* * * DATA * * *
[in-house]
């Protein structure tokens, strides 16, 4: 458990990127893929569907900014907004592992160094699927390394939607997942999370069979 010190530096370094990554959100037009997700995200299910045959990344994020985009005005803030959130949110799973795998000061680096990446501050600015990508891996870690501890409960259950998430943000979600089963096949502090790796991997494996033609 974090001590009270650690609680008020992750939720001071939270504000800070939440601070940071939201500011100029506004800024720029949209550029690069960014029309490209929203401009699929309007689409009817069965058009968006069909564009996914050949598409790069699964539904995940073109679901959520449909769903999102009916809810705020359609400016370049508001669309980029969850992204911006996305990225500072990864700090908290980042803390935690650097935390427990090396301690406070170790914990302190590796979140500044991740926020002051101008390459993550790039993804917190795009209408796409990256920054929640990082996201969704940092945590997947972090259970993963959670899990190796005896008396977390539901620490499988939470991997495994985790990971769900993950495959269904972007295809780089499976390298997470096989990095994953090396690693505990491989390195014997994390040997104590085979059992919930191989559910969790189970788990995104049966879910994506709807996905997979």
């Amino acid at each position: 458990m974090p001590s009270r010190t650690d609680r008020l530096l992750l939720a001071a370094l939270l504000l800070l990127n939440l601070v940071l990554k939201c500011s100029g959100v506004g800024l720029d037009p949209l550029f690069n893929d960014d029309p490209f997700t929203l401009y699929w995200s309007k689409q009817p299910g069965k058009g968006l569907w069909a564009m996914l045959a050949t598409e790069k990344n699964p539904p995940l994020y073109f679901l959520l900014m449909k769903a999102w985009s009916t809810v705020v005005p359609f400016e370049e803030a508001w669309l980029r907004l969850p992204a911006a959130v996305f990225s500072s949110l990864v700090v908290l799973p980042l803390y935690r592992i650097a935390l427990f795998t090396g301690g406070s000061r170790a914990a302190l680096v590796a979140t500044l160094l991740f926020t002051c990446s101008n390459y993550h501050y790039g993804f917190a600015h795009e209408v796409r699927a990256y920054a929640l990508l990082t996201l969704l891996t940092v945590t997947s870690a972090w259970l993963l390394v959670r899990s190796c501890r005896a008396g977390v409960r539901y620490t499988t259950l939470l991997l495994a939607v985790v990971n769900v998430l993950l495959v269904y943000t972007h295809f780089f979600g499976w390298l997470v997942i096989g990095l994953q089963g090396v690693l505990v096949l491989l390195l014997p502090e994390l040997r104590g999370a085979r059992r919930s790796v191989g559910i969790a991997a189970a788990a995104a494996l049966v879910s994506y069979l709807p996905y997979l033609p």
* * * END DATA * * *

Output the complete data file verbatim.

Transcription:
[in-house]
């Protein structure tokens, strides 16, 4: 458990990127893929569907900014907004592992160094699927390394939607997942999370069979 010190530096370094990554959100037009997700995200299910045959990344994020985009005005803030959130949110799973795998000061680096990446501050600015990508891996870690501890409960259950998430943000979600089963096949502090790796991997494996033609 974090001590009270650690609680008020992750939720001071939270504000800070939440601070940071939201500011100029506004800024720029949209550029690069960014029309490209929203401009699929309007689409009817069965058009968006069909564009996914050949598409790069699964539904995940073109679901959520449909769903999102009916809810705020359609400016370049508001669309980029969850992204911006996305990225500072990864700090908290980042803390935690650097935390427990090396301690406070170790914990302190590796979140500044991740926020002051101008390459993550790039993804917190795009209408796409990256920054929640990082996201969704940092945590997947972090259970993963959670899990190796005896008396977390539901620490499988939470991997495994985790990971769900993950495959269904972007295809780089499976390298997470096989990095994953090396690693505990491989390195014997994390040997104590085979059992919930191989559910969790189970788990995104049966879910994506709807996905997979």
């Amino acid at each position: 458990m974090p001590s009270r010190t650690d609680r008020l530096l992750l939720a001071a370094l939270l504000l800070l990127n939440l601070v940071l990554k939201c500011s100029g959100v506004g800024l720029d037009p949209l550029f690069n893929d960014d029309p490209f997700t929203l401009y699929w995200s309007k689409q009817p299910g069965k058009g968006l569907w069909a564009m996914l045959a050949t598409e790069k990344n699964p539904p995940l994020y073109f679901l959520l900014m449909k769903a999102w985009s009916t809810v705020v005005p359609f400016e370049e803030a508001w669309l980029r907004l969850p992204a911006a959130v996305f990225s500072s949110l990864v700090v908290l799973p980042l803390y935690r592992i650097a935390l427990f795998t090396g301690g406070s000061r170790a914990a302190l680096v590796a979140t500044l160094l991740f926020t002051c990446s101008n390459y993550h501050y790039g993804f917190a600015h795009e209408v796409r699927a990256y920054a929640l990508l990082t996201l969704l891996t940092v945590t997947s870690a972090w259970l993963l390394v959670r899990s190796c501890r005896a008396g977390v409960r539901y620490t499988t259950l939470l991997l495994a939607v985790v990971n769900v998430l993950l495959v269904y943000t972007h295809f780089f979600g499976w390298l997470v997942i096989g990095l994953q089963g090396v690693l505990v096949l491989l390195l014997p502090e994390l040997r104590g999370a085979r059992r919930s790796v191989g559910i969790a991997a189970a788990a995104a494996l049966v879910s994506y069979l709807p996905y997979l033609p």